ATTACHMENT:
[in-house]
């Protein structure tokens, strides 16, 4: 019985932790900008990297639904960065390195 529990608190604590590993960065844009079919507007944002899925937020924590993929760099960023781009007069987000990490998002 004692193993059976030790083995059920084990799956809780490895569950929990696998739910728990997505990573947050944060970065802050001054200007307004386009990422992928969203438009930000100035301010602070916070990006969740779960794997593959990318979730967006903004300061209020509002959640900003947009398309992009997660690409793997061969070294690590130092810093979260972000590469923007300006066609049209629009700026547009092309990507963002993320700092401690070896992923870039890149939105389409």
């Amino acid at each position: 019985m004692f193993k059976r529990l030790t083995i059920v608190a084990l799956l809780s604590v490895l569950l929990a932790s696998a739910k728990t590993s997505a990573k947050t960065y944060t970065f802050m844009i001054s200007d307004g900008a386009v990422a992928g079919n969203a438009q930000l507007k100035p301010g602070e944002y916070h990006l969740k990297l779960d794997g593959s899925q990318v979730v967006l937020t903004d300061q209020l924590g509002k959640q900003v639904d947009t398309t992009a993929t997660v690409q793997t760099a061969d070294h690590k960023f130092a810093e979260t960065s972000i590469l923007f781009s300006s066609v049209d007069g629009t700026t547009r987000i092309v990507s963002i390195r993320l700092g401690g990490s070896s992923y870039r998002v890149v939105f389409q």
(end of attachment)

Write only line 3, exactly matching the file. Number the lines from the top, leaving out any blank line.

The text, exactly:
């Amino acid at each position: 019985m004692f193993k059976r529990l030790t083995i059920v608190a084990l799956l809780s604590v490895l569950l929990a932790s696998a739910k728990t590993s997505a990573k947050t960065y944060t970065f802050m844009i001054s200007d307004g900008a386009v990422a992928g079919n969203a438009q930000l507007k100035p301010g602070e944002y916070h990006l969740k990297l779960d794997g593959s899925q990318v979730v967006l937020t903004d300061q209020l924590g509002k959640q900003v639904d947009t398309t992009a993929t997660v690409q793997t760099a061969d070294h690590k960023f130092a810093e979260t960065s972000i590469l923007f781009s300006s066609v049209d007069g629009t700026t547009r987000i092309v990507s963002i390195r993320l700092g401690g990490s070896s992923y870039r998002v890149v939105f389409q």